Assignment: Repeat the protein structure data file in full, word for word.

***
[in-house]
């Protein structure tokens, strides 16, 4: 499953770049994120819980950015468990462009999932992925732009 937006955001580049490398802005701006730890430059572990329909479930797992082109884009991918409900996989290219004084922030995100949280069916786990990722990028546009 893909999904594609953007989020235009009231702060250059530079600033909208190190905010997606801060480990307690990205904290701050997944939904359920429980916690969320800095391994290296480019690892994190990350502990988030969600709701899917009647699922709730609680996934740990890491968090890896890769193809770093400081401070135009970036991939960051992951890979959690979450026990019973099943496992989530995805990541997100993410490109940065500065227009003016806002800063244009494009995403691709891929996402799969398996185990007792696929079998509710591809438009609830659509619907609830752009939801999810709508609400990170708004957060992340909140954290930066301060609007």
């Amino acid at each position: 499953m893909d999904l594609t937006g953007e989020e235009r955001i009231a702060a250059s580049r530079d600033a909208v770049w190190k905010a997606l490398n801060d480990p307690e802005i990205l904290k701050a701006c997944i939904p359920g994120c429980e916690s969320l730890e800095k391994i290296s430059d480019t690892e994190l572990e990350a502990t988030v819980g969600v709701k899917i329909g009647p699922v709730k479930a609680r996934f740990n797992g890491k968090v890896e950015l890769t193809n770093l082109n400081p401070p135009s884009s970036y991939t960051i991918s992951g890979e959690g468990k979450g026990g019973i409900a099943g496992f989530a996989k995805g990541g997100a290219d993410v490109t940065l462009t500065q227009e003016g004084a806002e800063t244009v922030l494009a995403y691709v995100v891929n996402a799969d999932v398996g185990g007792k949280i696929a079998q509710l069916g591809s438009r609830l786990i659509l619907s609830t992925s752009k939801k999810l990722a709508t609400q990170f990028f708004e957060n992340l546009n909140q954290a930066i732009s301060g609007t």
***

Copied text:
[in-house]
């Protein structure tokens, strides 16, 4: 499953770049994120819980950015468990462009999932992925732009 937006955001580049490398802005701006730890430059572990329909479930797992082109884009991918409900996989290219004084922030995100949280069916786990990722990028546009 893909999904594609953007989020235009009231702060250059530079600033909208190190905010997606801060480990307690990205904290701050997944939904359920429980916690969320800095391994290296480019690892994190990350502990988030969600709701899917009647699922709730609680996934740990890491968090890896890769193809770093400081401070135009970036991939960051992951890979959690979450026990019973099943496992989530995805990541997100993410490109940065500065227009003016806002800063244009494009995403691709891929996402799969398996185990007792696929079998509710591809438009609830659509619907609830752009939801999810709508609400990170708004957060992340909140954290930066301060609007």
């Amino acid at each position: 499953m893909d999904l594609t937006g953007e989020e235009r955001i009231a702060a250059s580049r530079d600033a909208v770049w190190k905010a997606l490398n801060d480990p307690e802005i990205l904290k701050a701006c997944i939904p359920g994120c429980e916690s969320l730890e800095k391994i290296s430059d480019t690892e994190l572990e990350a502990t988030v819980g969600v709701k899917i329909g009647p699922v709730k479930a609680r996934f740990n797992g890491k968090v890896e950015l890769t193809n770093l082109n400081p401070p135009s884009s970036y991939t960051i991918s992951g890979e959690g468990k979450g026990g019973i409900a099943g496992f989530a996989k995805g990541g997100a290219d993410v490109t940065l462009t500065q227009e003016g004084a806002e800063t244009v922030l494009a995403y691709v995100v891929n996402a799969d999932v398996g185990g007792k949280i696929a079998q509710l069916g591809s438009r609830l786990i659509l619907s609830t992925s752009k939801k999810l990722a709508t609400q990170f990028f708004e957060n992340l546009n909140q954290a930066i732009s301060g609007t």